[time-nuts] Datum 4065A Cs Tube Response

Ed Palmer ed_palmer at sasktel.net
Mon May 5 22:08:43 UTC 2014

Hi Magnus,

On 5/5/2014 3:30 PM, Magnus Danielson wrote:
> Ed,
> On 05/05/2014 10:56 PM, Ed Palmer wrote:
>> Hi Joe,
>> I didn't realize that the info in the 5061A manual was somewhat
>> 'generic'.  Thanks for the pointer.
>> On 5/5/2014 6:20 AM, J. L. Trantham wrote:
>>> Ed,
>>> If I have the math correct, and you are measuring the voltage to 
>>> ground through a 10 MegOhm input impedance DMM, you have about 7.5 
>>> nA beam current which seems a bit low compared to what I remember of 
>>> the HP 5061A. However, you still have a definable 'peak' with a 
>>> 'peak to valley' voltage of
>>> about 60 mV or a 'useful signal current' of about 6 nA.  If your 
>>> unit's circuitry can properly amplify that and keep it a clean 
>>> signal, it should work. However, I would recommend setting the OCXO 
>>> precisely on frequency with a GPSDO before trying to close the loop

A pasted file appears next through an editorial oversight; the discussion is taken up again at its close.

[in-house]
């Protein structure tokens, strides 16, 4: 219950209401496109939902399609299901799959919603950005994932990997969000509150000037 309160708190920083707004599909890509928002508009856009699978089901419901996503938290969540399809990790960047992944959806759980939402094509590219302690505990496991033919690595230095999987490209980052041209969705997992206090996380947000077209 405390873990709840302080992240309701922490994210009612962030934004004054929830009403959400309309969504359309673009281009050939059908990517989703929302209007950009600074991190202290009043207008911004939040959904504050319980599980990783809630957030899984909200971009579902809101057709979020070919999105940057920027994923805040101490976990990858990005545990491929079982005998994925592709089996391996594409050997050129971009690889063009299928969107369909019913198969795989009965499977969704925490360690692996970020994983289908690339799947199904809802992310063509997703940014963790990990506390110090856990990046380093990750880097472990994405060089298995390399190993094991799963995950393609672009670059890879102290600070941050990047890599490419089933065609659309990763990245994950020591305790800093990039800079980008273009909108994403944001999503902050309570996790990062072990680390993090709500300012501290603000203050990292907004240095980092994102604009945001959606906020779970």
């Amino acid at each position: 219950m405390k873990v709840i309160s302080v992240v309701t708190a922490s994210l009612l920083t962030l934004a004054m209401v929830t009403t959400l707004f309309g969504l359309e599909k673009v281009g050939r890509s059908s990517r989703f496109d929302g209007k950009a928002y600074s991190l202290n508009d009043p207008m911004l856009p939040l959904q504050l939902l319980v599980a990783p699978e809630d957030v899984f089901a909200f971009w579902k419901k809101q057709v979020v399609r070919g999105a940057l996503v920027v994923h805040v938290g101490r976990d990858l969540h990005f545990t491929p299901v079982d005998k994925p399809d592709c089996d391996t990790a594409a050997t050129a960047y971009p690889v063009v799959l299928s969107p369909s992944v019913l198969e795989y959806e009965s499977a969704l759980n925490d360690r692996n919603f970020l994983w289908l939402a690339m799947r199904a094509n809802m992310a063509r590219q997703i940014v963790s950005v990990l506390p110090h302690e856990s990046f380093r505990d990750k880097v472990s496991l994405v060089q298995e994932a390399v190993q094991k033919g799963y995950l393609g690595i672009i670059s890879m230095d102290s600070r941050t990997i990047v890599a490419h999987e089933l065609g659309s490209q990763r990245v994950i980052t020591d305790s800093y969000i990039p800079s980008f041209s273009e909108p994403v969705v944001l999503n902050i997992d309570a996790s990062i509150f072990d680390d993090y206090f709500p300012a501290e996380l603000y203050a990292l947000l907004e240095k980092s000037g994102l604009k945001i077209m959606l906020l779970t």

>>> and 'locking' the signal to the CS tube.  It will dramatically lower 
>>> the work load of getting everything adjusted properly, particularly 
>>> in a setting of low beam current.
>> Easier said than done.  This oscillator has no manual frequency 
>> adjustment and if there's an electrical one, I haven't found it yet. 
>> But the oscillator's response seems very vague as though it's just 
>> kind of wandering around so I think there's something not right 
>> there. It's likely related to the bad synthesizer chip.
> The 4065 use the STEL DDS to jump around in an interesting patten to 
> measure the Zeeman position of the main lobe and of the first